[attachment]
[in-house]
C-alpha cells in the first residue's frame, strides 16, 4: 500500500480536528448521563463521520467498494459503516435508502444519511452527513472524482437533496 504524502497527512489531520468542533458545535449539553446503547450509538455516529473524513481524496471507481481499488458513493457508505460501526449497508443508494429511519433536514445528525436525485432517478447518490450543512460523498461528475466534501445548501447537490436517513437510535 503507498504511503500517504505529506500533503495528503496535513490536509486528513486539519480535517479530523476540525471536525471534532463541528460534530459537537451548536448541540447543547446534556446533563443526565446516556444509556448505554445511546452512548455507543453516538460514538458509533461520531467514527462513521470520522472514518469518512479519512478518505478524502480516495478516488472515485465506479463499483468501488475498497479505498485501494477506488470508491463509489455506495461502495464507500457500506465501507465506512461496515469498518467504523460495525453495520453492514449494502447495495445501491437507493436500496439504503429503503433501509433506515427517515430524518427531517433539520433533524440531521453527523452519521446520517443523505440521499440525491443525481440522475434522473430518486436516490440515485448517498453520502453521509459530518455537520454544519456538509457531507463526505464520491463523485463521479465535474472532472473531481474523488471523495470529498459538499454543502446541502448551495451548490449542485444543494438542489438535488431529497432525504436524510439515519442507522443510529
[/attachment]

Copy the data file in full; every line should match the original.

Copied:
[in-house]
C-alpha cells in the first residue's frame, strides 16, 4: 500500500480536528448521563463521520467498494459503516435508502444519511452527513472524482437533496 504524502497527512489531520468542533458545535449539553446503547450509538455516529473524513481524496471507481481499488458513493457508505460501526449497508443508494429511519433536514445528525436525485432517478447518490450543512460523498461528475466534501445548501447537490436517513437510535 503507498504511503500517504505529506500533503495528503496535513490536509486528513486539519480535517479530523476540525471536525471534532463541528460534530459537537451548536448541540447543547446534556446533563443526565446516556444509556448505554445511546452512548455507543453516538460514538458509533461520531467514527462513521470520522472514518469518512479519512478518505478524502480516495478516488472515485465506479463499483468501488475498497479505498485501494477506488470508491463509489455506495461502495464507500457500506465501507465506512461496515469498518467504523460495525453495520453492514449494502447495495445501491437507493436500496439504503429503503433501509433506515427517515430524518427531517433539520433533524440531521453527523452519521446520517443523505440521499440525491443525481440522475434522473430518486436516490440515485448517498453520502453521509459530518455537520454544519456538509457531507463526505464520491463523485463521479465535474472532472473531481474523488471523495470529498459538499454543502446541502448551495451548490449542485444543494438542489438535488431529497432525504436524510439515519442507522443510529